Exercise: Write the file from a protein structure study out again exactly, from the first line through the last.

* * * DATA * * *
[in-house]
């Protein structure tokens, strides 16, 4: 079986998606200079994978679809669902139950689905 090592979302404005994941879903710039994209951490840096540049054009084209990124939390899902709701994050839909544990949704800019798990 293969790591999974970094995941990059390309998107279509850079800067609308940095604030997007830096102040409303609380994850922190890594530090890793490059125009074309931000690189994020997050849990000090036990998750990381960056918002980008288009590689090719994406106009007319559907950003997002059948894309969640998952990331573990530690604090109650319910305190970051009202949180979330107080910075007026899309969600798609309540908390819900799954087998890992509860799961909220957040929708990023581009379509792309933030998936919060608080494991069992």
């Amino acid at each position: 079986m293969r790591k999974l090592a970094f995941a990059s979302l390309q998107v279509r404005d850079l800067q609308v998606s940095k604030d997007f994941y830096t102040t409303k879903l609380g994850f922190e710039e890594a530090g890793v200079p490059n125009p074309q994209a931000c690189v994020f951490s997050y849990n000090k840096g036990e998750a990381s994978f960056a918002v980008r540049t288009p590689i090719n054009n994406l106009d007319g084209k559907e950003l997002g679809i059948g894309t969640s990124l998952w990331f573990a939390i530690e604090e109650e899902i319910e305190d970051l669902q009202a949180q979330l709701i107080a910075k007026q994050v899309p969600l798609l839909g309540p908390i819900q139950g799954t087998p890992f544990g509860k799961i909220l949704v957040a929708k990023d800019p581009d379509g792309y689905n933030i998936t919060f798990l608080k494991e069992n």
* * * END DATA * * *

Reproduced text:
[in-house]
């Protein structure tokens, strides 16, 4: 079986998606200079994978679809669902139950689905 090592979302404005994941879903710039994209951490840096540049054009084209990124939390899902709701994050839909544990949704800019798990 293969790591999974970094995941990059390309998107279509850079800067609308940095604030997007830096102040409303609380994850922190890594530090890793490059125009074309931000690189994020997050849990000090036990998750990381960056918002980008288009590689090719994406106009007319559907950003997002059948894309969640998952990331573990530690604090109650319910305190970051009202949180979330107080910075007026899309969600798609309540908390819900799954087998890992509860799961909220957040929708990023581009379509792309933030998936919060608080494991069992």
């Amino acid at each position: 079986m293969r790591k999974l090592a970094f995941a990059s979302l390309q998107v279509r404005d850079l800067q609308v998606s940095k604030d997007f994941y830096t102040t409303k879903l609380g994850f922190e710039e890594a530090g890793v200079p490059n125009p074309q994209a931000c690189v994020f951490s997050y849990n000090k840096g036990e998750a990381s994978f960056a918002v980008r540049t288009p590689i090719n054009n994406l106009d007319g084209k559907e950003l997002g679809i059948g894309t969640s990124l998952w990331f573990a939390i530690e604090e109650e899902i319910e305190d970051l669902q009202a949180q979330l709701i107080a910075k007026q994050v899309p969600l798609l839909g309540p908390i819900q139950g799954t087998p890992f544990g509860k799961i909220l949704v957040a929708k990023d800019p581009d379509g792309y689905n933030i998936t919060f798990l608080k494991e069992n």